Nobel Peace Prize (2009): President Barack Obama’s Speech Exemplified the Theory of “Might is Right”

I have read the President Barack Obama’s Nobel Lecture that he gave upon receiving the Nobel Peace Prize. In the Lecture, the President attempted to argue that warcraft can lead to peace. As I have argued before, war and peace are mutually exclusive. Further examination of the speech indicates that the President defines peace as adherence to U.S. values. The President’s performance indicates a peculiar definition of peace–follow the lead of the United States to avoid the wrath of sanctions or war from the United States.

The President made several points concerning his views of the righteousness of U.S. foreign policies (the U.S. had a gross domestic product (GDP) of $14 trillion–the largest economy in the world).

–War can make “peace” (peace is implicitly equal to adherence to U.S. policies).

–The United States cannot pursue its interests (deemed universal by the President) alone. Instead, the United States will pursue its interests with “international” (as gathered by the United States) support.

–Military action (or the threat of it) can be used to fulfill U.S. objectives.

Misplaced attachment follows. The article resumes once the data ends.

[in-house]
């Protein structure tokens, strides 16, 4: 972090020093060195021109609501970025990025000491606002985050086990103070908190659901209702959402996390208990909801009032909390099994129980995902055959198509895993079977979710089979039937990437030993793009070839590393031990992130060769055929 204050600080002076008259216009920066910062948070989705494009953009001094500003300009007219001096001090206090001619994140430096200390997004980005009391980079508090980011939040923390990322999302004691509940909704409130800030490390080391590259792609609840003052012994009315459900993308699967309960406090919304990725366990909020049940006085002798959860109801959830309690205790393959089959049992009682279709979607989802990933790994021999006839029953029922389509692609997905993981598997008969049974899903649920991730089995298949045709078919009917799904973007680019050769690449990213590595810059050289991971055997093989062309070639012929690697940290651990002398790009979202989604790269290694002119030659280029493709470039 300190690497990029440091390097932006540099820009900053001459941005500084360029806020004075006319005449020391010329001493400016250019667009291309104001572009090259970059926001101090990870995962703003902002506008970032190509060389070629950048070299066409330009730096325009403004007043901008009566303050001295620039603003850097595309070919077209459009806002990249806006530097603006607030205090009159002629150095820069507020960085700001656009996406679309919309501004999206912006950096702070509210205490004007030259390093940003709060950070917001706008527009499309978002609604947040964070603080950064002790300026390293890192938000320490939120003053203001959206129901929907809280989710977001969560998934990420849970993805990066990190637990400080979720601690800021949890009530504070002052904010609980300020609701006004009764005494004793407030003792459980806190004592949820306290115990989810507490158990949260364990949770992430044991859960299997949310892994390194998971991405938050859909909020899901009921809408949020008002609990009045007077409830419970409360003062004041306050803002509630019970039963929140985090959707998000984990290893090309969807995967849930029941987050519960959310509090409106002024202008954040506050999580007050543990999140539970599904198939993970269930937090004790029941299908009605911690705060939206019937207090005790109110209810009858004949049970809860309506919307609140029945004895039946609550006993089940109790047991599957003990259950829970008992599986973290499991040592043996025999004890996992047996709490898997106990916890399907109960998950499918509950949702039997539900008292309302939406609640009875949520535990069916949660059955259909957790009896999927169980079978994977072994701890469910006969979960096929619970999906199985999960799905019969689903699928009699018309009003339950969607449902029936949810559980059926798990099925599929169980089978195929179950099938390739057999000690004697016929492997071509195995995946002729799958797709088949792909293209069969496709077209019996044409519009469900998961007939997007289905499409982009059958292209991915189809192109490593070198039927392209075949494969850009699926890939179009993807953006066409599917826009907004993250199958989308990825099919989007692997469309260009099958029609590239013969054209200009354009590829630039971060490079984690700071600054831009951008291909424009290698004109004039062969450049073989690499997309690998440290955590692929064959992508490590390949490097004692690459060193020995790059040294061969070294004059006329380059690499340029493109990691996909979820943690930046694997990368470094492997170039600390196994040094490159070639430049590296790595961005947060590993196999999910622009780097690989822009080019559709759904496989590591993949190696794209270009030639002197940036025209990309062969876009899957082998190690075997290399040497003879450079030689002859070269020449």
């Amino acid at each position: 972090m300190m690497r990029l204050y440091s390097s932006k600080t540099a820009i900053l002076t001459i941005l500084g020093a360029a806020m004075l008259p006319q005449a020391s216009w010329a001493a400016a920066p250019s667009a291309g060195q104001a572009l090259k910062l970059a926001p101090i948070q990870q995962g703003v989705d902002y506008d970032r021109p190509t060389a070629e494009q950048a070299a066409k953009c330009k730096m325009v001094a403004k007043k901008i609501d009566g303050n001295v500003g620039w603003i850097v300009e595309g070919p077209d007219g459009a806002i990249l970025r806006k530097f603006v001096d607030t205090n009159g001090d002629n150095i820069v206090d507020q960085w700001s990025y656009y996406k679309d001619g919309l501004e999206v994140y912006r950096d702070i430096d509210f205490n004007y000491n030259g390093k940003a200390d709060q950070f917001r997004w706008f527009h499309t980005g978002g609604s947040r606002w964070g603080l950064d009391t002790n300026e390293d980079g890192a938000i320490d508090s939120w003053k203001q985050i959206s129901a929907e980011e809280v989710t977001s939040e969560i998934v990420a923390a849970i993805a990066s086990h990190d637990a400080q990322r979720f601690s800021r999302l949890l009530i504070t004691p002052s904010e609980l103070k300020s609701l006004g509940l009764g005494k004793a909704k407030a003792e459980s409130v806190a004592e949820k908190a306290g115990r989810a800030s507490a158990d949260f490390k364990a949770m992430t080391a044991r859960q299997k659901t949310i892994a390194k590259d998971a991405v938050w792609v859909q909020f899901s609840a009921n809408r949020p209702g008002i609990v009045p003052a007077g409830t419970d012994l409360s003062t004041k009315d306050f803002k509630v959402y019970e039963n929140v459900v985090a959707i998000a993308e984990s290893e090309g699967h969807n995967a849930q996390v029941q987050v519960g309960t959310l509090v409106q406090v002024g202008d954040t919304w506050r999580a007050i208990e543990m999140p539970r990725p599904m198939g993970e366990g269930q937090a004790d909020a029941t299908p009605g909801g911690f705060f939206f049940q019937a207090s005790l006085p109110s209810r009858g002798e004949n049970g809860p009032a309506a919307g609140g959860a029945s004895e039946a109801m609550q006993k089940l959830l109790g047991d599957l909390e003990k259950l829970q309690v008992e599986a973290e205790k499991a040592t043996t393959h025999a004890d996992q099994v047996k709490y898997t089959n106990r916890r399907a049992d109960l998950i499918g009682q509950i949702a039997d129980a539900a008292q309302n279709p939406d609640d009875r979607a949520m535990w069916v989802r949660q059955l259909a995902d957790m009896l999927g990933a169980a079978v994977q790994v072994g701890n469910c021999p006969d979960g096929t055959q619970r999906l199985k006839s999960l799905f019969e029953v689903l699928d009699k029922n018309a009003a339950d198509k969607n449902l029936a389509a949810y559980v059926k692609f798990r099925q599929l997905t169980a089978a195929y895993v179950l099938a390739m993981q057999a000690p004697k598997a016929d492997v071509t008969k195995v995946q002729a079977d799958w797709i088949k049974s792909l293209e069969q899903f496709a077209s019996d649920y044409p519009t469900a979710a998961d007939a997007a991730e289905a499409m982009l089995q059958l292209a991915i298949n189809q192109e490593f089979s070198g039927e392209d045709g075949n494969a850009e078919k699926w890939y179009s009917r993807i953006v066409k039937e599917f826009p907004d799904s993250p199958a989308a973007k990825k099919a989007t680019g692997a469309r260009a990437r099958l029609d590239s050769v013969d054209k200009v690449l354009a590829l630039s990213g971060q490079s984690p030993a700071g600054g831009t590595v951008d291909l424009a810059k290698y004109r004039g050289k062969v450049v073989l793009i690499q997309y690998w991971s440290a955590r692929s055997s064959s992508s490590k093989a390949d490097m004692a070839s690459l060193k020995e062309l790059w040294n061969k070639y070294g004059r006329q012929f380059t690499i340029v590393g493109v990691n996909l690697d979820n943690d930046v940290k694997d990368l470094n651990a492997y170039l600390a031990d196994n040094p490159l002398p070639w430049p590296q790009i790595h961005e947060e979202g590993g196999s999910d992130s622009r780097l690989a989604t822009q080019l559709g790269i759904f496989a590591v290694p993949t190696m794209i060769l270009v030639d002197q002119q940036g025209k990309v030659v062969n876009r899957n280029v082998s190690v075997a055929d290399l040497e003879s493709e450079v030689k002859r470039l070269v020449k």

–U.S. interests are equal to global security, which the United States underwrote with its soldiers’ blood and arms [The President’s statement begs a question–who asked the United States to perform this sacrifice?]

–Short of military action, social disturbance or destruction must be used or threatened to achieve U.S. objectives.

–The President defines “peace” as that which is based on the inherent rights and dignity of each person (which are human rights, the right to speak freely, worship as one pleases, choose their own leaders, assemble without fear, democracy, and economic security and opportunity [presumably the U.S’s rule of law beliefs].

As the reader can see, the President accomplished quite an accomplishment, convincing people that his speech was innocent, peaceful, and aspirational while it just brandished his iron fist policies.